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Understanding the interactions of tidal power projects across the UK Continental Shelf

Date: November 05, 2013 at 15:34 GMT

Renewable energy extraction from tidal range and/or tidal current technologies in a particular area will affect differently the hydrodynamics of the local tidal system, impacting the tidal resource at the particular site. Ther may also be a regional effect on the hydrodynamic, impacting other tidal energy extraction schemes’ resource and potential energy yield. The impact of large scale and/or widespread tidal energy extraction on the tidal energy resource is therefore important to understand in order to inform optimisation and management of the UK tidal resource. 

This paper demonstrates that, at a UK level, credible deployment scenarios for energy extraction from tidal current technologies generally have no impact on tidal range deployments, and only in extreme cases do tidal range deployments have a (minimal) impact on tidal current deployments. Therefore, apart from in certain regions where there could be large scale deployment of tidal range and tidal current schemes, the resource for tidal range technologies can be largely managed independently of that for tidal current technologies.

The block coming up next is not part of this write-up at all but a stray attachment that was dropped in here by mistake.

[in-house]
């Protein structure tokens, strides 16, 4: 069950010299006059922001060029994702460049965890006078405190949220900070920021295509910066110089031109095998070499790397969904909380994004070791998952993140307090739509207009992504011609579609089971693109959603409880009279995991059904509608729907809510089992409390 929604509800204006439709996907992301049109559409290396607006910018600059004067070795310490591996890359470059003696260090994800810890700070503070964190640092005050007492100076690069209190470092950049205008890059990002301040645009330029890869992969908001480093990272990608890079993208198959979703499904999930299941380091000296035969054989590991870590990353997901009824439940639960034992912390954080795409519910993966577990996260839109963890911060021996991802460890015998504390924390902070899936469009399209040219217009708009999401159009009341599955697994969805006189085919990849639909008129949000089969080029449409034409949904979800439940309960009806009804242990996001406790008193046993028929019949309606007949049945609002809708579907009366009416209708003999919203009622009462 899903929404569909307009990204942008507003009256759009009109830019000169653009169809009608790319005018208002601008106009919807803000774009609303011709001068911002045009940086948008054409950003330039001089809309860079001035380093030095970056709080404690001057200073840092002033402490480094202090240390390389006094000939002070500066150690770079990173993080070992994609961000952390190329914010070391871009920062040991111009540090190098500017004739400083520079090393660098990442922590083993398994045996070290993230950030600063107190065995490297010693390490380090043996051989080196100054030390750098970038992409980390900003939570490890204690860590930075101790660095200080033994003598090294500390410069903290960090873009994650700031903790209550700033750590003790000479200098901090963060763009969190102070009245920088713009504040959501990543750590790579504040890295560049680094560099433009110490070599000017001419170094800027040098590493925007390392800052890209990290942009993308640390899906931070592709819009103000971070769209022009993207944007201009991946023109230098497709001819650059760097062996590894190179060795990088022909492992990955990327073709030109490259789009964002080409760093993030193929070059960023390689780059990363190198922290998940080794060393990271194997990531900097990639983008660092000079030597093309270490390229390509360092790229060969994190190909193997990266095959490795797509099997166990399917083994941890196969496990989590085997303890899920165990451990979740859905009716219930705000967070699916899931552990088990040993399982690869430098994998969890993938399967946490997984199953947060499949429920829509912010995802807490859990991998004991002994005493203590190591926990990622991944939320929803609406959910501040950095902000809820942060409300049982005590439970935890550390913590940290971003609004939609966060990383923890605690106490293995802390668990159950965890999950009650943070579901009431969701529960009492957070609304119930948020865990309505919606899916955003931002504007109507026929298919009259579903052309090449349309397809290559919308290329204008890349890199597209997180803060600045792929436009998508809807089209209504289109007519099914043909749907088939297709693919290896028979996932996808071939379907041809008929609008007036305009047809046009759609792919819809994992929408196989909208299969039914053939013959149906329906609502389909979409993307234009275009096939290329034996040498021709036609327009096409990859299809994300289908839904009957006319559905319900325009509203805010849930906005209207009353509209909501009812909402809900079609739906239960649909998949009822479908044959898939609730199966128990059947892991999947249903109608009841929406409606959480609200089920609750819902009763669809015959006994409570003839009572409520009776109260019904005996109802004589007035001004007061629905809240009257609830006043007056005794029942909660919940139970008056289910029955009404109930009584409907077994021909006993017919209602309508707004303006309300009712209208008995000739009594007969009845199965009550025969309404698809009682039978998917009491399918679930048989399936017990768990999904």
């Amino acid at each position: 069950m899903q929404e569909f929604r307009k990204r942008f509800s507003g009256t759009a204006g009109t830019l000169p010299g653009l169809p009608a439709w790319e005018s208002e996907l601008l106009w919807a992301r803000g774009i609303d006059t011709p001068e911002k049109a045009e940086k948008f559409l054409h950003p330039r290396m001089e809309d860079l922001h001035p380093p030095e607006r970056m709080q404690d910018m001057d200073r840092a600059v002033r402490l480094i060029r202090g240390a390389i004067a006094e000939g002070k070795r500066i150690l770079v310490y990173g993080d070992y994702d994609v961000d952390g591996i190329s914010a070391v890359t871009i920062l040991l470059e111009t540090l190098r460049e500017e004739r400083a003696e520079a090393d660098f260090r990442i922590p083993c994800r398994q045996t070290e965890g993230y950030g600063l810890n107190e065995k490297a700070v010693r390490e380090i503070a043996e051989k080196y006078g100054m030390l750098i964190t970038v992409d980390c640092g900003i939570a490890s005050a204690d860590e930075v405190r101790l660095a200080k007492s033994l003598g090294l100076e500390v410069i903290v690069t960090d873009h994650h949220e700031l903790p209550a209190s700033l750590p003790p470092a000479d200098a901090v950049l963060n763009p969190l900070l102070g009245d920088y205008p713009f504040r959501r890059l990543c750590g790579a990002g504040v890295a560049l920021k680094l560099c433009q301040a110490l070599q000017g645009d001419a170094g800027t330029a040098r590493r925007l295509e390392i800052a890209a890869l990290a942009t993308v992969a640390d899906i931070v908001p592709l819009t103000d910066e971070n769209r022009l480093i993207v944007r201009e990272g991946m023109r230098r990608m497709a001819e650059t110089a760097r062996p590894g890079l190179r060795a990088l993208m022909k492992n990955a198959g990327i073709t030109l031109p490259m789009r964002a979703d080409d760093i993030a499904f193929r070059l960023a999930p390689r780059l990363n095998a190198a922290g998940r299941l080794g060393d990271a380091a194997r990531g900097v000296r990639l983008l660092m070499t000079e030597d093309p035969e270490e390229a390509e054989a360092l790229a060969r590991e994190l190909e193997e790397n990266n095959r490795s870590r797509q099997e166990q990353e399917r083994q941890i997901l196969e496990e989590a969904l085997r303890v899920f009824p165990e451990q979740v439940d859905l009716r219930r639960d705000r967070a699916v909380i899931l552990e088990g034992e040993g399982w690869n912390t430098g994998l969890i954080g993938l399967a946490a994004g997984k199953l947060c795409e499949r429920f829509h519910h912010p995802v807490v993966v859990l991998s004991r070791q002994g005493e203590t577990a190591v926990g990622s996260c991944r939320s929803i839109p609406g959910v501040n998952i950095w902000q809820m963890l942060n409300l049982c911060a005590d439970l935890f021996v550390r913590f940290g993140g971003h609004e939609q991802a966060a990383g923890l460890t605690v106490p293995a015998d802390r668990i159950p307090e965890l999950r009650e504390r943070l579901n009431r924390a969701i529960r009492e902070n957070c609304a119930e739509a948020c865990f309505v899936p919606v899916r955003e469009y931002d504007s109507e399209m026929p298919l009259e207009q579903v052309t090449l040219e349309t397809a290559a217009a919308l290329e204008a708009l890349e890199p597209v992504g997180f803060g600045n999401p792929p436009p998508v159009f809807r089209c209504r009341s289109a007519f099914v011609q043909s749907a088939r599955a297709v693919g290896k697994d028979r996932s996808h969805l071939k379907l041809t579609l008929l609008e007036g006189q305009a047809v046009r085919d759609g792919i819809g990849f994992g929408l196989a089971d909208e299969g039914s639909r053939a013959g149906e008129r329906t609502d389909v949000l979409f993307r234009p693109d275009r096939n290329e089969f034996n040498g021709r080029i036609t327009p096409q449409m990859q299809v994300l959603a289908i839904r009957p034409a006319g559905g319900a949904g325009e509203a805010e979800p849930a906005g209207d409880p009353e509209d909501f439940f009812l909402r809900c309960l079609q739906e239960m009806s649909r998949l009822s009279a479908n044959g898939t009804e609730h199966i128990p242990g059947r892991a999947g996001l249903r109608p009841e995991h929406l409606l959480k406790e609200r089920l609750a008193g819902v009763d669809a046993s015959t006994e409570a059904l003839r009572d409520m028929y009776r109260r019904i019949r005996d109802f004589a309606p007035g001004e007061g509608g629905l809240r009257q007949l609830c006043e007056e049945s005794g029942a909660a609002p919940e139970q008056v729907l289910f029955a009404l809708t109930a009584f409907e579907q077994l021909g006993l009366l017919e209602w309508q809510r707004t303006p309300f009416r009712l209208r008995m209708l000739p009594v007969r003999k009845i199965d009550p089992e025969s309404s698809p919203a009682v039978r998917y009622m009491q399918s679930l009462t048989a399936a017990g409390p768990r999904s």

Nevertheless, significant impacts are demonstrated on the hydrodynamics at both the energy extraction site and more regionally, meaning that optimisation and management of the resource is important for all stakeholders. 

In UK waters, large scale utilisation of the tidal resource requires significant optimisation to avoid potentially unacceptable cumulative impacts and to ensure the most energy can be extracted from the resource (potentially at least cost, with least impact on the grid etc.). 

In some extreme scenarios, there are such significant changes in tidal range that (flooding) impacts would be perceived as unacceptable in relatively distant areas and in other countries (e.g. Ireland, Wales, Scotland).

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